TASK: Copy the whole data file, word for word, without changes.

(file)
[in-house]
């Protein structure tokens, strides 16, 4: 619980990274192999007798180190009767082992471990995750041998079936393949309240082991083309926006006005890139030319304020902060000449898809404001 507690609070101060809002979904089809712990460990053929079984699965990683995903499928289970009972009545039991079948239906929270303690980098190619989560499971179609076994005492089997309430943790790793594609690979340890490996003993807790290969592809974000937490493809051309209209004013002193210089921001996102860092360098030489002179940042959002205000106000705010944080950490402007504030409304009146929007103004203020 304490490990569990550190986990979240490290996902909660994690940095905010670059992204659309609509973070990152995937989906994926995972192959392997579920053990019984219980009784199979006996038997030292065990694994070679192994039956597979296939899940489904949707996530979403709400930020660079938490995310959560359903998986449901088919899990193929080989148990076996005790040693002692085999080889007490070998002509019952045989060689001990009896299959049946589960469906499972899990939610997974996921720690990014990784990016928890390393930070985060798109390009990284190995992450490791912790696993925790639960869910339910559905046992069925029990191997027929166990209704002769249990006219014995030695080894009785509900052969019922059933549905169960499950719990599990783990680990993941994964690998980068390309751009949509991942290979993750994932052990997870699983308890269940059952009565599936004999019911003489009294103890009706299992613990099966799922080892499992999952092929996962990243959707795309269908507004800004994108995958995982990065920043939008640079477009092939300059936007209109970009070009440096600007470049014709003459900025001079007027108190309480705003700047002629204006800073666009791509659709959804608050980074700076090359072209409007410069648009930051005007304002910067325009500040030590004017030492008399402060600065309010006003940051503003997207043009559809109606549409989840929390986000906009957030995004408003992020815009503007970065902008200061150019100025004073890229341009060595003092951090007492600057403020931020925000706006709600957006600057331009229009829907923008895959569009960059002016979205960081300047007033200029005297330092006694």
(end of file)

[in-house]
């Protein structure tokens, strides 16, 4: 619980990274192999007798180190009767082992471990995750041998079936393949309240082991083309926006006005890139030319304020902060000449898809404001 507690609070101060809002979904089809712990460990053929079984699965990683995903499928289970009972009545039991079948239906929270303690980098190619989560499971179609076994005492089997309430943790790793594609690979340890490996003993807790290969592809974000937490493809051309209209004013002193210089921001996102860092360098030489002179940042959002205000106000705010944080950490402007504030409304009146929007103004203020 304490490990569990550190986990979240490290996902909660994690940095905010670059992204659309609509973070990152995937989906994926995972192959392997579920053990019984219980009784199979006996038997030292065990694994070679192994039956597979296939899940489904949707996530979403709400930020660079938490995310959560359903998986449901088919899990193929080989148990076996005790040693002692085999080889007490070998002509019952045989060689001990009896299959049946589960469906499972899990939610997974996921720690990014990784990016928890390393930070985060798109390009990284190995992450490791912790696993925790639960869910339910559905046992069925029990191997027929166990209704002769249990006219014995030695080894009785509900052969019922059933549905169960499950719990599990783990680990993941994964690998980068390309751009949509991942290979993750994932052990997870699983308890269940059952009565599936004999019911003489009294103890009706299992613990099966799922080892499992999952092929996962990243959707795309269908507004800004994108995958995982990065920043939008640079477009092939300059936007209109970009070009440096600007470049014709003459900025001079007027108190309480705003700047002629204006800073666009791509659709959804608050980074700076090359072209409007410069648009930051005007304002910067325009500040030590004017030492008399402060600065309010006003940051503003997207043009559809109606549409989840929390986000906009957030995004408003992020815009503007970065902008200061150019100025004073890229341009060595003092951090007492600057403020931020925000706006709600957006600057331009229009829907923008895959569009960059002016979205960081300047007033200029005297330092006694």